The use of WAG (water alternating gas) injection can potentially lead to improved oil recovery compared to injection of either gas or water alone, however the physical process is not well understood. Using high pressure glass micromodels, a series of WAG tests have been conducted using equilibrated fluids, with high quality images of the oil recovery processes operating during alternate WAG cycles being recorded. The tests were conducted using both water-wet and oil-wet micromodels. In this paper results of a typical water-wet test is presented (results of the oil-wet and mixed wet tests will be presented in a subsequent paper).
Water-wet micromodels were initially fully saturated with water and then displaced with oil to establish the connate water saturation. The micromodels were then flooded with water to observe the process of establishing the waterflood residual oil saturation (Sorw). Alternate cycles of gas and water injection were then conducted to observe three-phase flow and its associated oil recovery. The experiments were performed within the capillary dominated flow regime.
The results highlighted the importance of corner filament flow of water in the recovery process, with the initial waterflood residual oil saturation being trapped mainly in the centre of the majority of pore space surrounded by layers of water, and not in only large pores. The successive WAG cycles redistributed the oil in a way which resulted in improved oil recovery, hence, the oil which otherwise would not have been mobile under either gas or water injection alone was mobilised and produced.
It was identified that a limited number of WAG cycles were required to approach maximum oil recovery, after which additional recovery was minimal. All recovery processes were filmed and electronically stored using high resolution imaging, with oil recovery at the end of each flooding cycle being measured using image analysis techniques.
Waterflooding, gas injection and water-alternating-gas injection (WAG) are well-established methods for improving oil recovery. In reservoirs that have been waterflooded, it is still possible to recover a significant part of the remaining oil by injecting gas alternately with water. Gas can occupy part of the pore space that otherwise would be occupied by oil, in the form of trapped gas saturation, thereby mobilising the remaining oil. Water, injected subsequently, will displace some of the remaining hydrocarbons (oil and gas), further reducing the residual oil saturation. Repetition of the WAG injection process can further improve the recovery of oil.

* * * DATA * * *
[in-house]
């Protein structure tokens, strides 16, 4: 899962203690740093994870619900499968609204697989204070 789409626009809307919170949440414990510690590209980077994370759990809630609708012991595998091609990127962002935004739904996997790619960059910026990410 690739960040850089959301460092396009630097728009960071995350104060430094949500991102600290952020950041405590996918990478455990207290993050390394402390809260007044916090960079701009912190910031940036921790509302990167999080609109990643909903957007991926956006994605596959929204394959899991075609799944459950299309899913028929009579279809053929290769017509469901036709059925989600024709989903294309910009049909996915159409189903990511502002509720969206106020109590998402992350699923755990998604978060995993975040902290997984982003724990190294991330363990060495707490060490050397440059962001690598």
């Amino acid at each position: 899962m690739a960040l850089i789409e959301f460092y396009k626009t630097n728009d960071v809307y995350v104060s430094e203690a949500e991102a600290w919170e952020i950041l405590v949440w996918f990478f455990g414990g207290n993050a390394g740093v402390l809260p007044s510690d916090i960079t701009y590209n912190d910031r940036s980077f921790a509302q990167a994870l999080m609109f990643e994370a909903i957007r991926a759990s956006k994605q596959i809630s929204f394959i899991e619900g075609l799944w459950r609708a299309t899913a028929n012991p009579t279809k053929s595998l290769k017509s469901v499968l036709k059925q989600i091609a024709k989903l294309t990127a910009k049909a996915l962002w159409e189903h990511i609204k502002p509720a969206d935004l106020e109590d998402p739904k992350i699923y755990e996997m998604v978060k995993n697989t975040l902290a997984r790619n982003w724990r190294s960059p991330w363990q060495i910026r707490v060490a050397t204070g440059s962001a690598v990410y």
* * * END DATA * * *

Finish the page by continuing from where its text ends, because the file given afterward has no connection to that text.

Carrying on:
Christensen, Stenby and Skauge1 recently reported an excellent review of some sixty field-applications of WAG. Several field trials have been reported as being successful, e.g., in Kuparuk2, Snorre3 and Gulfaks fields4. Both immiscible4–6 and miscible gases7 have been used. A very large number of coreflood experiments8–12 and analytical and numerical simulations11,14 have been carried out. A recent study has considered the WAG process for improving the hydrocarbon recovery in gas/condensate reservoirs13. Most of the research work, conducted so far, has been on either core flooding8,9,10 or numerical simulation11,12, sometimes alongside field trials. The relationship between the injection gas/water ratio (GWR) and oil recovery has been empirically investigated using core displacement experiments, often at low pressure and generally with water wet cores8,10. Micromodels were used as early as 1960 for fluid displacement studies15. Some low-pressure micromodel studies of three-phase displacement have also been performed16,17. However, as far as we know, no micromodel visualisation of the WAG injection has been carried out to directly observe the physical processes taking place in the porous media, using live oil, live water in equilibrium with injection gas and models with different wettability. Larsen et al.18 reported some limited results of their WAG micromodel studies.